I think the point of Friedman, and, therefore, the point of opposition, to get rid of or scatter the constituency that is committed to quality social outcomes, and a bureaucracy to maintain it, one that provides jobs "caring" for people, and to replace that with accountants and computers at the IRS who arise from no such social services ethic and are merely interested in numbers & issuing checks as told.

I also know a retired manager of regional "welfare" services going back decades to when "food stamps" were really stamps. He was both cynical at times and compassionate at times. He was human and would go out of his way to make things work.

The cynical Friedmanite view of people is "rational expectations" and ultra-utilitarian, such that social services workers and bureaucrats exist ONLY to take care of themselves and feather their own nests, and would gladly worsen the lives of people for job security.
I'm sure there must be some such types in the system, but this Friedmanite approach reminds me of Reagan putting James Watt in charge of Interior because Watt believed in the Biblical view of Man exploiting nature, and since Armageddon and Christ's return was imminent anyhow, there was no sound reason to protect the environment vs boost the profits of environmental exploiters ... a scorched earth kinda policy.

My ex-libertarian friend didn't spell all this out in as much detail, but I'm extrapolating from what he did say, from witnessing the personalities in libertarian circles.

His inroads into that Libertarian Party movement were interesting too: "natureopath" medicine and herbal cures via Health Food stores (partly good, of course) that aligned with far-right John Birch Society movements to be allowed to sell bogus health treatments and bogus cancer cures to the desperate public without Big Govt interference trying to ban them and put them out of business or throw them in prison for fraud.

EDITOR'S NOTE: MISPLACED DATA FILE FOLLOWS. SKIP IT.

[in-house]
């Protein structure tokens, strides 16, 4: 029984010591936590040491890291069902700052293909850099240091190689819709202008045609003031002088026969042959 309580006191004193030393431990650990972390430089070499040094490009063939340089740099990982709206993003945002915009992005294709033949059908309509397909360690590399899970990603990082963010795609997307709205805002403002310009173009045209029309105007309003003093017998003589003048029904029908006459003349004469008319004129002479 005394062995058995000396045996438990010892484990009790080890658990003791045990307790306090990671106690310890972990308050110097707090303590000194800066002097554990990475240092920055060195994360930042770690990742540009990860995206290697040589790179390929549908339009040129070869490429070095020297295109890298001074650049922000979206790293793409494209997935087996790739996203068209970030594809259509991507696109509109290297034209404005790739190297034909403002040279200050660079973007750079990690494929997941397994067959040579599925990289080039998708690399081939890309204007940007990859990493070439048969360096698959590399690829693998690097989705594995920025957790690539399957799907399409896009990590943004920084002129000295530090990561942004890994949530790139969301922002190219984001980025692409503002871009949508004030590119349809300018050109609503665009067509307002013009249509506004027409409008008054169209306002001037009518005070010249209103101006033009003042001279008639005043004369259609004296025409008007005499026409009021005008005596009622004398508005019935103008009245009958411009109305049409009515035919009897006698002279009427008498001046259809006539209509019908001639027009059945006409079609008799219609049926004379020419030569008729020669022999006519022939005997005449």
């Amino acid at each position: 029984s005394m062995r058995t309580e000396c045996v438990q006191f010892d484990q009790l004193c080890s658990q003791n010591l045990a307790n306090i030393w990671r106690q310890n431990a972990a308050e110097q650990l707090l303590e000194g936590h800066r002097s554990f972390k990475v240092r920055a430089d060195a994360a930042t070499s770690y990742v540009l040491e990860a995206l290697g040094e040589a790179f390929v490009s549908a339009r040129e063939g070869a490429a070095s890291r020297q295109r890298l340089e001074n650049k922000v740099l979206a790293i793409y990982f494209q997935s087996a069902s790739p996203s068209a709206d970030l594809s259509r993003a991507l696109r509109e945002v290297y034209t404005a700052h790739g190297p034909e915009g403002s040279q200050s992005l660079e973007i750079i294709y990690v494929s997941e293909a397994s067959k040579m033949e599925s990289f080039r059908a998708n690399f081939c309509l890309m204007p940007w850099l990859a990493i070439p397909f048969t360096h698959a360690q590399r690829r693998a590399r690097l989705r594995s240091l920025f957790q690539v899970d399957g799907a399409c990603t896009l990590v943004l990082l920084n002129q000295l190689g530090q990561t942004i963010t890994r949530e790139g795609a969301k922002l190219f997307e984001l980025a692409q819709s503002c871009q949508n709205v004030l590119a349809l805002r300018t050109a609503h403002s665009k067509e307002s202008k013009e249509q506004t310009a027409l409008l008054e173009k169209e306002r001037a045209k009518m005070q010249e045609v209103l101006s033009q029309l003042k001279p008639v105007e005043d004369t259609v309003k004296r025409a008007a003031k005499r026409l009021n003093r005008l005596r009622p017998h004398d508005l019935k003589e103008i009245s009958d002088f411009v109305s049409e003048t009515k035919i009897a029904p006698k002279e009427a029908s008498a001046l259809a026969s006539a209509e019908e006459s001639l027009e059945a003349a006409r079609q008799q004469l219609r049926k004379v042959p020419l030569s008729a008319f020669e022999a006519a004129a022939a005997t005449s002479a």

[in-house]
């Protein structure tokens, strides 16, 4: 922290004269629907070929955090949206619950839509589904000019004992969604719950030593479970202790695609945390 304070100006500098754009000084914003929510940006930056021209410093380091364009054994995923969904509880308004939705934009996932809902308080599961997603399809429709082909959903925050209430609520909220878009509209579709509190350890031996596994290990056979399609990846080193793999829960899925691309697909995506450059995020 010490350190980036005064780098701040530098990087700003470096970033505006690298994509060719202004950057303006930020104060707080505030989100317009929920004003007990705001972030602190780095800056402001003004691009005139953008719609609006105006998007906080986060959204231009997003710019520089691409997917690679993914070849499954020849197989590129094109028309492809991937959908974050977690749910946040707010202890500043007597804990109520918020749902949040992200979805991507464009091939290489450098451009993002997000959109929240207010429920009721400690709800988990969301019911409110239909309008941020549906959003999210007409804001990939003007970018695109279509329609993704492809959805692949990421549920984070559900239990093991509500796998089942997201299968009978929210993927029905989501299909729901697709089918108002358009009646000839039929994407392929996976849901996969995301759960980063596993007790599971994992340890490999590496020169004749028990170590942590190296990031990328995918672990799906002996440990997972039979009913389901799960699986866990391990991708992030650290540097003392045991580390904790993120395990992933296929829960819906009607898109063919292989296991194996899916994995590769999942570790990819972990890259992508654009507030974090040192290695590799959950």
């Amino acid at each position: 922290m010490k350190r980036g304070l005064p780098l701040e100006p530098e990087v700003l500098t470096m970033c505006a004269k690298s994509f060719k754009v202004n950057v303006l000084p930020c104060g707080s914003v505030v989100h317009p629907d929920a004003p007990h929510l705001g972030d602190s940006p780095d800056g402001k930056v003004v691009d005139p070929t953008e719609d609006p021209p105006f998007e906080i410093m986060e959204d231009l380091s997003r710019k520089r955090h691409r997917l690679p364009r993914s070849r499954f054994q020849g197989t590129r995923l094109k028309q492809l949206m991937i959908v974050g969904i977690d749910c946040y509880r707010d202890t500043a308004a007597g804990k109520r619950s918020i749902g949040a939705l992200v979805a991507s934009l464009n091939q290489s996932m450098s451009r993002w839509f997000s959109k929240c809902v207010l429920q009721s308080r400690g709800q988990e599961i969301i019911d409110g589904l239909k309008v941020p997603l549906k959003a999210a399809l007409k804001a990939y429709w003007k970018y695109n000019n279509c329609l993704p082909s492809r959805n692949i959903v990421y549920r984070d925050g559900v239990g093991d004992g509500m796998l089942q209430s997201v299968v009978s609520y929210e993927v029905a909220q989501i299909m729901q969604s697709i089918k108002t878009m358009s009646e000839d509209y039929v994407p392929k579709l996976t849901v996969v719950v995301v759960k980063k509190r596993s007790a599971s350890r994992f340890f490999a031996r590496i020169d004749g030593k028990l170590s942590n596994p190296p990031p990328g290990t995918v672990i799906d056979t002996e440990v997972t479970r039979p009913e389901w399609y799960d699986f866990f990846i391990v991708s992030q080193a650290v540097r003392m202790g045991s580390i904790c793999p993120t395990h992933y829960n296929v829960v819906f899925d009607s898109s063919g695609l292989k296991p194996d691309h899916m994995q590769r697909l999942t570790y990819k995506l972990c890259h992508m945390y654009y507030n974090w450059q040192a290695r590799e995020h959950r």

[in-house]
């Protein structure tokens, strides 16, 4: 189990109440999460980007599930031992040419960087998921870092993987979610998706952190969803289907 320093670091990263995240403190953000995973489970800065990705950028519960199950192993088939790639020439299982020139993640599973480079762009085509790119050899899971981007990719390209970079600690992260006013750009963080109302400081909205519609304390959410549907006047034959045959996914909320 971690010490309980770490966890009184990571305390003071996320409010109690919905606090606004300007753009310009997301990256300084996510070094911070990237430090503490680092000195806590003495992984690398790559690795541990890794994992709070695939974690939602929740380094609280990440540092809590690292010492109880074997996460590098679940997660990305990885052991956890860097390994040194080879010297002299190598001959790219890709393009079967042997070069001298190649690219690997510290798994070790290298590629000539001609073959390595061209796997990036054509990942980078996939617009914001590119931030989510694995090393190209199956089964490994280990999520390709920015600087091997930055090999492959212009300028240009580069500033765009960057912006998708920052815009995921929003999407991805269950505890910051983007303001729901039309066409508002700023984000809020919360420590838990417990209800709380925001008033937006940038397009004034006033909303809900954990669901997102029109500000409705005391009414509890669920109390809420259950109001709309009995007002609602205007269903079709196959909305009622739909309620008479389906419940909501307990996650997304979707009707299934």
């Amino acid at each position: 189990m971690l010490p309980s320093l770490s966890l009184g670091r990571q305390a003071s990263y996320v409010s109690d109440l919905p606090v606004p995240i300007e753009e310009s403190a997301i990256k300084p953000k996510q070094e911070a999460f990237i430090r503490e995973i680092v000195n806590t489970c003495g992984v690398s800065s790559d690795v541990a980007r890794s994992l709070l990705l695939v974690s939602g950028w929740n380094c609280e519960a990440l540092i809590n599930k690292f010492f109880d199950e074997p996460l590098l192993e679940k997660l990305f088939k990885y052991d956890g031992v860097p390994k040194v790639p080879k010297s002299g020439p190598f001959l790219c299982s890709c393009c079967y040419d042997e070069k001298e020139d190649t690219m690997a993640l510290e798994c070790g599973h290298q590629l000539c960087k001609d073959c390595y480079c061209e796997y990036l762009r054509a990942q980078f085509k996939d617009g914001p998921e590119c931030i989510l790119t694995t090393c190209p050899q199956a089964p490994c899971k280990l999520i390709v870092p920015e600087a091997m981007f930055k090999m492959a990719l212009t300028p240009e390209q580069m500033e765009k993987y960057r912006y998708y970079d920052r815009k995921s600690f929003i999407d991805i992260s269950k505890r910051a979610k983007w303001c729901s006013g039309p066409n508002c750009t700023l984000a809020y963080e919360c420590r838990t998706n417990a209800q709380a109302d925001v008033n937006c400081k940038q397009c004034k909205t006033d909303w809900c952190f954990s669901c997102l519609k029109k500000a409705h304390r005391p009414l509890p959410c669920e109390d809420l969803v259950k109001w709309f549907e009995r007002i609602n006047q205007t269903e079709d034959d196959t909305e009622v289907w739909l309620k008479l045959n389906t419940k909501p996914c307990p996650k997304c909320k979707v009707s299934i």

Ralph Musgrave said...

"I wish the government would at least try it" says Ryan Harris. Er - governments have been “trying it” for centuries. There was the WPA in the US in the 1930s which employed millions. Dozens of JG type schemes have been tried in North America and Europe since WWII. And the earliest example was put into effect in Ancient Greece by Pericles around 2,500 years ago.

Trouble with most advocates of JG is that they haven’t bothered studying the history. There’s plenty of evidence out there as to what to do and what not to do when it comes to setting up JG schemes.

Calgacus said...

Ralph:Trouble with most advocates of JG is that they haven’t bothered studying the history.

Trouble with many opponents is that they haven't studied the history, but crazy, impossible slurs and fabrications.

Grosso modo, the JG has been tried innumerable times everywhere, on a worldwide scale in the postwar era. The corresponding policies are the universal way that any precapitalist, premonetary society is organized.

The history of the JG is that it is always successful, everywhere, according to human moral norms and definitions of "success": This makes sense, because it follows from "The Doing Stuff Theorem":

More stuff is done by doing stuff (the JG) than not doing stuff (no JG).

And doing stuff can and often is a good idea! QED

What a JG fails at is in keeping a class on top that orders everyone else to obey their insane and disgusting whims. This class keeps on top - and deserves to be there - because it manages to deceive everyone else into idiotic, illogical, disgustingly anti-mathematical beliefs based on illogical non-arguments. Once hoi polloi stop believing 2 + 2 = 5, starts being logically, philosophically, mathematically revolted by the idea and finally arrive at "4" the class on top deserves to lose and will lose. Not before.